Comment: Tackling the issue of subcontracting in Bangladesh
Subcontracting to unauthorised factories is often seen as the only possibility to turn a profit on a deal
Time and time again, Western apparel brands and retailers whose products are found in fire-damaged or collapsed factories say garments were being manufactured there without their knowledge. Perhaps, says Doug Miller, the time has come to look more closely at buying practices - often the root cause of sub-contracting.
David Birnbaum's comment on subcontracting in the Bangladesh ready-made garment (RMG) sector - Bangladesh factory inspection plans set to fail? - rightfully shows us the scale of the problem.
With only one-fifth of the factories falling under the radar of the North American and EU inspection programmes - incidentally, it will be interesting to see how many of the 'Accord' factories are shared by Gap and Walmart - and the latest preliminary inspection report on 70 ready-made garment units revealing only six to be in sound condition, there are grounds for pessimism.
When the Spectrum factory collapsed in 2005 none of the buyers who were sourcing from that factory were aware that they had production there. News of any disaster in the RMG industry in Bangladesh must cause any CSR manager to break out into a cold sweat given the random way outsourcing in the industry has developed.
Sourcing companies have, of course, tried to control this through the terms of their commercial contracts and even through their corporate codes of conduct, but these clearly fail to prevent transgressions. So what is to be done with the remaining 4,000 units in the industry?
We could start by examining the root cause of the subcontracting problem.
Way back in 1850, when Charles Kingsley was not writing his fantasy novel about child labour in chimney sweeping in Victorian England, he interviewed the tailors of London, publishing his findings in an essay called Cheap Clothes and Nasty.
In his description of the race to the bottom in the London clothing trade he divided it into the honourable shops in the West End which numbered only 60, and the dishonourable which numbered 400 and more; while in the East End of the city "the dishonourable trade had it all its own way".
But it was his description of the "sweating problem" which has such validity today:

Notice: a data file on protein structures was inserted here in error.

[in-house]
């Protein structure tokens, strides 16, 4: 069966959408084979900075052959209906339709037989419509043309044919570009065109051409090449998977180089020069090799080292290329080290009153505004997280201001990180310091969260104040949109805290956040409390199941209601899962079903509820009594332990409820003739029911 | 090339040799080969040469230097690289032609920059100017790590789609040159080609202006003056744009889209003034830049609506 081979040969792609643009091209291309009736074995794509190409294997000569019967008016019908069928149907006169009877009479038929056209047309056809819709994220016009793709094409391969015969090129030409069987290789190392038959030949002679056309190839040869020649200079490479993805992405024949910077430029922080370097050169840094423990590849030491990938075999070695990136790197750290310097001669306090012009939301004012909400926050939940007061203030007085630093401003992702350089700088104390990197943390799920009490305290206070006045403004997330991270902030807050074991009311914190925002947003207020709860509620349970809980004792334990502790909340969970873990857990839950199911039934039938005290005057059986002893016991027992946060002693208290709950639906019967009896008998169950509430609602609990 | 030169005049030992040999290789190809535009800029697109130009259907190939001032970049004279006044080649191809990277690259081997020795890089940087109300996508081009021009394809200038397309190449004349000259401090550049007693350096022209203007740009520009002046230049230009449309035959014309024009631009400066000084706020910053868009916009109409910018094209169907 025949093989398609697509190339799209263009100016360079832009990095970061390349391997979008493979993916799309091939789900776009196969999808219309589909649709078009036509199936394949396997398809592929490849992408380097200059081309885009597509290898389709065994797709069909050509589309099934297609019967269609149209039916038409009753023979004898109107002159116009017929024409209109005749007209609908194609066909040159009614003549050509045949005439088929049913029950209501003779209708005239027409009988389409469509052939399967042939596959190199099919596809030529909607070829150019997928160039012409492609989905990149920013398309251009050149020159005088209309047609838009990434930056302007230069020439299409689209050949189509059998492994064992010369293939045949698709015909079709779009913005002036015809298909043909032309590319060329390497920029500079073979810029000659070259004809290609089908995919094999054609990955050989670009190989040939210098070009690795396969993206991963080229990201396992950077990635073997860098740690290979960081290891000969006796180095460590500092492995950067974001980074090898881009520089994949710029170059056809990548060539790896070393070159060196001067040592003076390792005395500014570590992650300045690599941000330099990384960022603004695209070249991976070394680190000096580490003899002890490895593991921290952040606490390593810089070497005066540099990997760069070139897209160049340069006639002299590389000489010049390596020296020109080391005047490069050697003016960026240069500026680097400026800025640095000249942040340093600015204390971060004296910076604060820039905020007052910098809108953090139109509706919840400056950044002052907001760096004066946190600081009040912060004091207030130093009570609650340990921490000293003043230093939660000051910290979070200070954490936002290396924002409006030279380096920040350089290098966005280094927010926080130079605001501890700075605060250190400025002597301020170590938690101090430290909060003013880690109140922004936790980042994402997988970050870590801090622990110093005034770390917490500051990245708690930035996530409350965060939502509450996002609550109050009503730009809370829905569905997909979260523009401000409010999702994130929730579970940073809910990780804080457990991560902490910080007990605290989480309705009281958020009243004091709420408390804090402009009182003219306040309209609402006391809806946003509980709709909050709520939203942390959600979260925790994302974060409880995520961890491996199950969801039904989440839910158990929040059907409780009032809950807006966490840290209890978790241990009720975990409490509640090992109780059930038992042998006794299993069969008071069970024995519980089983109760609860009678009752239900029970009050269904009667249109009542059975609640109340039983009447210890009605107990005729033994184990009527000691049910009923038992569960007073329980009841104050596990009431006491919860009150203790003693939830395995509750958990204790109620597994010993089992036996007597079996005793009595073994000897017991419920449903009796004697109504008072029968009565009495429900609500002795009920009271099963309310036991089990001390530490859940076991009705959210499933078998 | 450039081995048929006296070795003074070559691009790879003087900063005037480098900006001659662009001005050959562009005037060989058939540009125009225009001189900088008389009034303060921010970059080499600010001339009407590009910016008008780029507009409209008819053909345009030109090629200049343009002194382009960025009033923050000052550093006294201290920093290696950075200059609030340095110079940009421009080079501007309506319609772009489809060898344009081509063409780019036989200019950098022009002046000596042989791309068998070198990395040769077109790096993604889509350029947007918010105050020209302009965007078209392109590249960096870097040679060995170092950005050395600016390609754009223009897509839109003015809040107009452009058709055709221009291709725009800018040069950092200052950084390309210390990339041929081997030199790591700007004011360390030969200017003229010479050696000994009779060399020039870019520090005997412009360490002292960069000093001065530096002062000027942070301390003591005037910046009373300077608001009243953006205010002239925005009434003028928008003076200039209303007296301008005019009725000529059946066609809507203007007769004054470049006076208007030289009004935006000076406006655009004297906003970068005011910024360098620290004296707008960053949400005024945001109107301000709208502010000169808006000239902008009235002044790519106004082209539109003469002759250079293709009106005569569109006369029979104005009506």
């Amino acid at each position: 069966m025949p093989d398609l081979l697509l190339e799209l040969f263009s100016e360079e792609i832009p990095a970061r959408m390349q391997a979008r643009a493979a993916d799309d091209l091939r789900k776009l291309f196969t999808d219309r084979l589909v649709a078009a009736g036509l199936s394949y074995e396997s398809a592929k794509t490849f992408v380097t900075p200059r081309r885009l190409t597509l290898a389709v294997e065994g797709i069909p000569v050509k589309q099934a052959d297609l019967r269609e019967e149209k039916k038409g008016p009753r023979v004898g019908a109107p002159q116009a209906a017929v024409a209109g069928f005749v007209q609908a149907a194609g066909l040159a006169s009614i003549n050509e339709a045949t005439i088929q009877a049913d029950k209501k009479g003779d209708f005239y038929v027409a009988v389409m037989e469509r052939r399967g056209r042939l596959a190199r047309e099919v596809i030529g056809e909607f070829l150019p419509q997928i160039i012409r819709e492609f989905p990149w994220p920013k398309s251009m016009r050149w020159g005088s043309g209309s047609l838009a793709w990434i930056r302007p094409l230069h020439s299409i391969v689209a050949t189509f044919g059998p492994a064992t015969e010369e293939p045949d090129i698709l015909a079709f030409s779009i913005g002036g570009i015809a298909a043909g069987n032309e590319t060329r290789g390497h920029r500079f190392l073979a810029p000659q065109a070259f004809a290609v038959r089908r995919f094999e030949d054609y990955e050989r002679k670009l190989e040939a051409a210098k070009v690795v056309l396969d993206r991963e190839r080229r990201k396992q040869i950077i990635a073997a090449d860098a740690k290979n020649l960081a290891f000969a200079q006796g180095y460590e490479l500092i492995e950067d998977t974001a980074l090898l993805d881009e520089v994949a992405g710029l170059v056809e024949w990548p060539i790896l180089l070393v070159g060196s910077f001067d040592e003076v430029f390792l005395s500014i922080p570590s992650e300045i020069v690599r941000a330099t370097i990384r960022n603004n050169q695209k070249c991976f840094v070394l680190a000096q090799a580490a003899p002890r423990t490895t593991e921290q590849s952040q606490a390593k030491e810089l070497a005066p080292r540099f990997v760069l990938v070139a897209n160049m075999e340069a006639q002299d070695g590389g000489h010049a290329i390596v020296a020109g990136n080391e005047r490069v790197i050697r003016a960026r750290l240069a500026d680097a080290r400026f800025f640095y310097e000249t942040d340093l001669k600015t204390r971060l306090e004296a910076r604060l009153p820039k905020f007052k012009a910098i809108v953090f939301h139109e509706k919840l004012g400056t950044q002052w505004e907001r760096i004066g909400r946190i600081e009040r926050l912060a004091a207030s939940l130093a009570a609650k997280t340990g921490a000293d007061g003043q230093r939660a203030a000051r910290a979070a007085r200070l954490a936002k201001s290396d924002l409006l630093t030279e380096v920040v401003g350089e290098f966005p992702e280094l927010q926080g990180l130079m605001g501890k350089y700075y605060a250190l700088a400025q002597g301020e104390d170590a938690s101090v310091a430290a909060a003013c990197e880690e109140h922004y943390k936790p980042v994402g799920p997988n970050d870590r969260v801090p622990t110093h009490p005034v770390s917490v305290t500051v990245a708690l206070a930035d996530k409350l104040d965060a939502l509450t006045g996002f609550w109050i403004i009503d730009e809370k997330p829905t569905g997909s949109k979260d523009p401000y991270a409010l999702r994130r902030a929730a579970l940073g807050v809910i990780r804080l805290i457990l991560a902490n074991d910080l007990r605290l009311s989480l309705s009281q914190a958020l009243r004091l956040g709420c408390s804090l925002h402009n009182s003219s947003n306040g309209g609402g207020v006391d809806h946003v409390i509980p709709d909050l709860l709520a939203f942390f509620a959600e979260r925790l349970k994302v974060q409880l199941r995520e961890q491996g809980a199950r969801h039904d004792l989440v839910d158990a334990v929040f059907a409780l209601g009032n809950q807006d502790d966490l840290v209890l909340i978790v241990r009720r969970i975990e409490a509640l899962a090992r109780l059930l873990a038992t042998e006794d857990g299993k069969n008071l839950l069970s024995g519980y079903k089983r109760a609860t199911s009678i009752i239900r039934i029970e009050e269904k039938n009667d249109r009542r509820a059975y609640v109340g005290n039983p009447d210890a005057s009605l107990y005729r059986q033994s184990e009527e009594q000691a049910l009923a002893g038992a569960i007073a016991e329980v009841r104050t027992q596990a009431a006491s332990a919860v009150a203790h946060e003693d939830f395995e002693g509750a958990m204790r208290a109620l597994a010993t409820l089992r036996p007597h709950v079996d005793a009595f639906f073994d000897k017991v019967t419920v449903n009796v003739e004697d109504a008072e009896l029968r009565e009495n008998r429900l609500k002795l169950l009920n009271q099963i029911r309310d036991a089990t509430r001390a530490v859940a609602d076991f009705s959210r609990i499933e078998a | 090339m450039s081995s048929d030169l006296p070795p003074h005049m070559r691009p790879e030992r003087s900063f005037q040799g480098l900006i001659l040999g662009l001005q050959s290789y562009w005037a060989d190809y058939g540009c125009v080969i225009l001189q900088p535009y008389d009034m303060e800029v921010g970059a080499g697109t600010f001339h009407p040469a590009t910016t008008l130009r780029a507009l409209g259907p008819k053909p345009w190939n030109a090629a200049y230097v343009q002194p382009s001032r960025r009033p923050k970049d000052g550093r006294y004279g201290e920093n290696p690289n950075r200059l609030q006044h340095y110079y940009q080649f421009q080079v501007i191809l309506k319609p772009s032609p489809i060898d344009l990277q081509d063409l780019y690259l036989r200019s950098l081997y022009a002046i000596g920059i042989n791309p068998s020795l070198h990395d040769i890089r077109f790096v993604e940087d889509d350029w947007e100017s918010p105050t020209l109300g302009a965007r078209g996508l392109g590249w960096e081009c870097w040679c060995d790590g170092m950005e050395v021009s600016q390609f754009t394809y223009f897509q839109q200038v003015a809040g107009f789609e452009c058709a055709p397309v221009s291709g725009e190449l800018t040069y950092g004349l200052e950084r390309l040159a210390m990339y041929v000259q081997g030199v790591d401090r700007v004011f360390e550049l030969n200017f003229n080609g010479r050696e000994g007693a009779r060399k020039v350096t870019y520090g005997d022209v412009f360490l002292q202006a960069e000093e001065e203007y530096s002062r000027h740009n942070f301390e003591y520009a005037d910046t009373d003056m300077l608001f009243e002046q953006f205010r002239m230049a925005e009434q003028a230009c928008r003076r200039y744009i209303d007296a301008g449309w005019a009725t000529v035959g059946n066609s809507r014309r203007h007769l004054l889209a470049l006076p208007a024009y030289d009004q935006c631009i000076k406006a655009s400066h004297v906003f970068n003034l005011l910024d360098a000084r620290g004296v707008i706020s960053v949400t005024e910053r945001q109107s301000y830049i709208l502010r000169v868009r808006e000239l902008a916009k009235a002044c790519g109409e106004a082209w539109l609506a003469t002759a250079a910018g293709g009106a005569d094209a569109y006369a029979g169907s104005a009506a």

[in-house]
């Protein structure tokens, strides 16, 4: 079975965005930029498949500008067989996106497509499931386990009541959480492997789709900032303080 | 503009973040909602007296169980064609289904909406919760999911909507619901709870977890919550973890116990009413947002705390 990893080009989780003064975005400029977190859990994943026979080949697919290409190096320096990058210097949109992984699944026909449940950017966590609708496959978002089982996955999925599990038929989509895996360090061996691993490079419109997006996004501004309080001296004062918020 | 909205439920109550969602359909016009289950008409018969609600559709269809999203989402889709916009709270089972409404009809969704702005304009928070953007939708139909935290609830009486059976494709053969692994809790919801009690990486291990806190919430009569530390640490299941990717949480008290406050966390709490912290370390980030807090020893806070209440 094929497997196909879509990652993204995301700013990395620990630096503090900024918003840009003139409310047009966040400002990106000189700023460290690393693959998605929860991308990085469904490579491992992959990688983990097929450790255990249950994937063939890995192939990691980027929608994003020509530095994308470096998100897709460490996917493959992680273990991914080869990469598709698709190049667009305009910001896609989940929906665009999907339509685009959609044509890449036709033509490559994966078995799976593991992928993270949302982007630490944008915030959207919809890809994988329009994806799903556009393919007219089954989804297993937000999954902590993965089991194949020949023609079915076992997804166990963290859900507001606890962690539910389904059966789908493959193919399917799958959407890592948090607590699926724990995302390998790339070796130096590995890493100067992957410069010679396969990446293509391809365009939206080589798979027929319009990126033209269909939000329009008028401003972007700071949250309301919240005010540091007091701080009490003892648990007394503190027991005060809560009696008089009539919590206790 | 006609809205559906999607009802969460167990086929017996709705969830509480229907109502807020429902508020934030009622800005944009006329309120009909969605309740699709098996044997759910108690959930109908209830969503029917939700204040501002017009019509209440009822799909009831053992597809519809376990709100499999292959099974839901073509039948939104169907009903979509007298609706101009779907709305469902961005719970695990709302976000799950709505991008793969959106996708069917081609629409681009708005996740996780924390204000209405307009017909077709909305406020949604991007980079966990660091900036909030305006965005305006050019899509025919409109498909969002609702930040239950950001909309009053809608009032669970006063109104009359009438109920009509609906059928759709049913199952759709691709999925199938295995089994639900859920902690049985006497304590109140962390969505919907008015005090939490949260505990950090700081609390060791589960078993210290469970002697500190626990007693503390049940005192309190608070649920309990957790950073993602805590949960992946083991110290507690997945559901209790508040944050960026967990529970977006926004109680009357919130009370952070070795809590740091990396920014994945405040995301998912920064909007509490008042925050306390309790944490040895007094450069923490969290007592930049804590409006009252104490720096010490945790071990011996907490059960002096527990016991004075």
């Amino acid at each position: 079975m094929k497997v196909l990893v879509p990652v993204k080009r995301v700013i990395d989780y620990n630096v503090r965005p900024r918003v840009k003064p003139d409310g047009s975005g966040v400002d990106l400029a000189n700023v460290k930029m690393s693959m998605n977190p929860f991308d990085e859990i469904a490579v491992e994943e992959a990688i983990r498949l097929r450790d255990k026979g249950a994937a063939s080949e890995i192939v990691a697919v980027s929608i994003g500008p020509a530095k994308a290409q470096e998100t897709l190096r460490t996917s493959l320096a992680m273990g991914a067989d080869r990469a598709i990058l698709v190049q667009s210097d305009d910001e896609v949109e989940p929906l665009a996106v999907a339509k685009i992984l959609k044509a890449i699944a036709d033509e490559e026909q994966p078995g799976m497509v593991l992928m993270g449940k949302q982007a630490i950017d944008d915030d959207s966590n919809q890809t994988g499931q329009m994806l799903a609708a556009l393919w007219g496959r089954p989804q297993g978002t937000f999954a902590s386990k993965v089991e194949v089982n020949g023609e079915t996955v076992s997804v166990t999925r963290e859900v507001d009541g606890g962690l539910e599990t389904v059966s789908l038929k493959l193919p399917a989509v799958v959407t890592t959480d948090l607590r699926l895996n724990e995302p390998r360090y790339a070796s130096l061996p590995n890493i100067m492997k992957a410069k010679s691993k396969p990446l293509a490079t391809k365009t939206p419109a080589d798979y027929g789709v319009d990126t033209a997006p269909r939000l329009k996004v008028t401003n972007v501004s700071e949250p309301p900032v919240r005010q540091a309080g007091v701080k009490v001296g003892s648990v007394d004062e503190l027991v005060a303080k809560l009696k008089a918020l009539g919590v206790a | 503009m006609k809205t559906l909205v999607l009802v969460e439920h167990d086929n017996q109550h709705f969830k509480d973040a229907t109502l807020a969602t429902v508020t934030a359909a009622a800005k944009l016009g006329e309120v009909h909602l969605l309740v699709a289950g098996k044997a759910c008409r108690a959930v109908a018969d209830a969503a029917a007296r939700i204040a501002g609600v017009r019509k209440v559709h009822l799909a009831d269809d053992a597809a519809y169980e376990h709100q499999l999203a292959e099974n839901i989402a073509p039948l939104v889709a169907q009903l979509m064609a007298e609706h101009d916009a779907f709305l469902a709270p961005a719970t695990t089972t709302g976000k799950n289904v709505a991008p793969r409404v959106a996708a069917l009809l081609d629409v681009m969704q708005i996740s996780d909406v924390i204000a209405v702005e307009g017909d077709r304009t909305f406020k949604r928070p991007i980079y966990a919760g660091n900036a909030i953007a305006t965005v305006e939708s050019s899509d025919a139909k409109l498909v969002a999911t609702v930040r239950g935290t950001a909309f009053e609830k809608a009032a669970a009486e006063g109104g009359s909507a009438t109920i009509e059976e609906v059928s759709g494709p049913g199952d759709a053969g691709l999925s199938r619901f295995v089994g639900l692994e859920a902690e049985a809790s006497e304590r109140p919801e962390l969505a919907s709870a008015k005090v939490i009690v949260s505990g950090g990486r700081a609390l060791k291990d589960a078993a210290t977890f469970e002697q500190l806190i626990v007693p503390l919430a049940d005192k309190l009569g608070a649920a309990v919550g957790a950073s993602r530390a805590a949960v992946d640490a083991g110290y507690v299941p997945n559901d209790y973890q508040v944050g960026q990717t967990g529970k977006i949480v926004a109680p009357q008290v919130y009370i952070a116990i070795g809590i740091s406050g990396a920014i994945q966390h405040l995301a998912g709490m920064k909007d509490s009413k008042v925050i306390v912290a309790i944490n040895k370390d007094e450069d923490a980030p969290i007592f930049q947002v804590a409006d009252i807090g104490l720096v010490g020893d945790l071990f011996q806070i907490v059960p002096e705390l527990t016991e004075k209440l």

"For at the honourable shops, the master deals directly with his workmen; while at the dishonourable ones, the greater part of the work, if not the whole, is let out to contractors, or middle men - "sweaters", as their victims significantly call them - who, in their turn, let it out again, sometimes to the workmen, sometimes to fresh middlemen; so that out of the price paid for labour on each article, not only the workmen, but the sweater, and perhaps the sweater's sweater, and a third, and a fourth, and a fifth, have to draw their profit."
Kingsley lifts the lid on two key factors which drive this process: the prevalence of a middle tier of contractors and the practice of "sweating".
In researching for the book on Spectrum, I came across the Bangladesh Garments and Textiles Directory which, in 2002, contained a section on local agents of foreign buyers. The 2002 issue had some 907 such agents.
Some of these companies can provide valuable local services to buyers, but it comes as no surprise that those retailers which have invested their production in Bangladesh have also set up their own in-country sourcing offices. Further research on how subcontracting is managed is certainly needed.
As much of the attention following the collapse of Rana Plaza focuses on institutional failure, there is a danger that the issue of "sweating" drops off the agenda.
It is ironic that vast amounts of money and effort have been spent on the development of industry standards in the field of social compliance whilst the issue of buying practices, arguably the root cause of non-compliances, has yet to be subject to the same scrutiny and regulation.
With year-on-year pressure on margins, demands to factor in compliance costs, tighter leadtimes, and extended payment schedules, resulting in a squeeze on the CMT price and capacity, first tier contractors may have little option than to see sub-contracting as the only possibility to turn a profit on a deal.
Whilst an open debate on this issue is long overdue, it would be naïve to assume that greater integrity in buying practices would of itself address the problem.
Just recently a buyer in Bangladesh who had been making significant strides to improve wages in one of its supplier factories was shocked to find its production had been outsourced.
So there is a need to regulate a sector which has thus far been self-regulating.
If the ILO/IFC Better Work initiative is to commence in Bangladesh it would do well to start with a programme of inspections beyond the 1000+ factories covered by the 'Accord' and 'Safer Factories Initiative' and widen its scope to monitor the legitimacy of orders passing through a factory at any given time.
Doug Miller - Emeritus Professor: Worker Rights in Fashion, University of Northumbria - is the author of 'Last Night Shift in Savar, the Story of the Spectrum Sweater Factory Collapse,' published in 2012 by McNidder & Grace.
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